Fourteen people have died from lightning strikes in the US so far this year. And because peak lightning season in the Northern Hemisphere takes place during June, July and August, the worst is likely behind us.
Even if a few more deaths are reported in the next three months, the overall toll will still be below what we usually see, says John Jensenius, a meteorologist and lightning safety specialist with the National Lightning Safety Council.
About 26 people on average die from lightning strikes and about 234 are injured each year, according to National Lightning Safety Council data from the last 10 years.
"I think it's safe to say we're going to be below average," Jensenius told CNN. "Whether it'll be a record year or not, it's hard to know right now."
There's been less lightning activity this year
So, why are there fewer deaths from lightning strikes this year?
For one, there's been less lightning activity -- an analysis by the company Vaisala, which runs a national lightning detection network, suggests that lightning events in the continental US decreased by nearly 17% in 2020.
Lightning counts were mostly average from January through April, but slowed significantly in May, June and July, when lightning activity tends to ramp up, data from the National Lightning Detection Network (NLDN) showed.
"Although there was some noteworthy lightning activity during those months, including the Washington Monument being struck by lightning, these months were relatively tame from a thunderstorm perspective," meteorologist Chris Vagasky wrote in a blog post on Vaisala's website.
"As an example of the decrease in lightning, June 2019 had only three days when the NLDN detected fewer than 1 million lightning events. June 2020 had 15 such days!"
That decrease in lightning activity has to do with a decrease in what's called atmospheric instability, which is one of the conditions needed to form thunderstorms.
"As you think about what you need to create a thunderstorm, which then creates the lightning, you need moisture, instability and lift," Vagasky told CNN. "Those are the three key ingredients."
Vagasky said he and his colleagues found that the Great Plains and the Southeast, which usually see the most lightning strikes in a given year, had seen a "significant decrease" in atmospheric instability during peak lightning season. Additionally, those areas also saw regions of high pressure in the atmosphere that effectively suppressed the lift needed for thunderstorms to develop.
Still, 2020 hasn't been without devastating lightning events.
In August, more than 10,000 lightning strikes over a 72-hour period sparked at least 367 new fires in California. This year has also seen a record-setting Atlantic hurricane season, which is on the verge of becoming the most active since 2005.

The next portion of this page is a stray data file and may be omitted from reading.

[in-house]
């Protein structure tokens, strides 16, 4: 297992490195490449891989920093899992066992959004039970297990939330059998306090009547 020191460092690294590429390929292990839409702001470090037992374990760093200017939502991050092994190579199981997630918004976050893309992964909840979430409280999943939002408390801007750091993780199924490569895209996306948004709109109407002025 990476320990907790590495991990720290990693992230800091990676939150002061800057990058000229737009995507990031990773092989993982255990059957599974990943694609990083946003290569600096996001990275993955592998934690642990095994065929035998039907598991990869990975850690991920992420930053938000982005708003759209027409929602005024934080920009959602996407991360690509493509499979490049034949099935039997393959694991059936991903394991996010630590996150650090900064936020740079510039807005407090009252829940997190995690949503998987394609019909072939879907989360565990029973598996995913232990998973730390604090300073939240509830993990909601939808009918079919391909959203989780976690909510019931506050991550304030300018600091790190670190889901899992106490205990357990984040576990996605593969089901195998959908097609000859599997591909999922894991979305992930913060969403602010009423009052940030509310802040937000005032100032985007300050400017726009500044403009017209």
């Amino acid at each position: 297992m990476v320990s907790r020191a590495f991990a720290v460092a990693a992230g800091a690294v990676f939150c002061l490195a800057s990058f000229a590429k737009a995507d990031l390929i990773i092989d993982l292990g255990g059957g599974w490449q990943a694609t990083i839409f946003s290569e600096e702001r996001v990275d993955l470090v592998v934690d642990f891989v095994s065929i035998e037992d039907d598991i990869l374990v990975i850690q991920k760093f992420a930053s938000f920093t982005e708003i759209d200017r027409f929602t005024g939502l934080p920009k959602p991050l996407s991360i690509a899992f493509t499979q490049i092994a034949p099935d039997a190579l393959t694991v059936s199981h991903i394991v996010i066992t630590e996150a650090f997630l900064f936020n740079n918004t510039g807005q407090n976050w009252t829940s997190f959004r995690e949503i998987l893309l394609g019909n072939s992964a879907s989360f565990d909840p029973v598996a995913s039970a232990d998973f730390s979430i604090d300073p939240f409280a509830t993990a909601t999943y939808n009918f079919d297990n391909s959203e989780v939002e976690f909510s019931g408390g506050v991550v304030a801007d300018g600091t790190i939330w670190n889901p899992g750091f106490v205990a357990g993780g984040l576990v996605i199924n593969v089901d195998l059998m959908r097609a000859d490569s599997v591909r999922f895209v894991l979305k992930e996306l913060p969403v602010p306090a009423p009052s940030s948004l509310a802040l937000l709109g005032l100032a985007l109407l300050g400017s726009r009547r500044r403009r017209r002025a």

But though some regions have seen more storms or a significant number of lightning strikes, overall lightning activity across the country this year is below average. Also, much of the West has experienced severe drought, while New England and other parts of the country have been abnormally dry.
"At the beginning of the year 11% of the US was in drought. Now 42.6% of the country is in drought," said CNN meteorologist Chad Myers. "This is another indication that the US has not had near the normal rainfall, and inevitably lightning, this year."
The pandemic may mean fewer deaths are being reported
It might be tempting to think that the decrease in lightning fatalities has to do with the coronavirus pandemic driving more people indoors.
After all, about 54% of lightning fatalities between 2006 and 2019 happened while people engaged in outdoor activities, such as fishing, being at the beach, camping and farming.
But Jensenius doesn't believe that's what's happening here.
Though the pandemic has driven beaches across the country to close for a time, an increased demand for camping equipment and reports that more people are fishing suggest that people are actually spending more time outdoors than before.
Instead, Jensenius said he's concerned that this extremely busy news year could mean that we're just not hearing about all the lightning fatalities that are happening.
"Much of the news has been concentrated on the pandemic and the election," he said. "Typically we find out about [lightning strike fatalities] by monitoring news alerts. So if the stories aren't making the web, as far as news stories, then we're not likely to hear about them right away."
How to stay safe
Though fewer lightning fatalities this year is welcome news, lightning still poses risks, Jensenius and Vagasky caution.
Southeastern states are most at risk from lightning, although it affects all regions in the US, according to the Centers for Disease Control and Prevention.
If the weather forecast predicts a high chance of thunderstorms, it's best to stay indoors. If you hear thunder while outside, head inside immediately. And if for some reason you can't make it to a safe location, stay away from open fields, tall objects and water.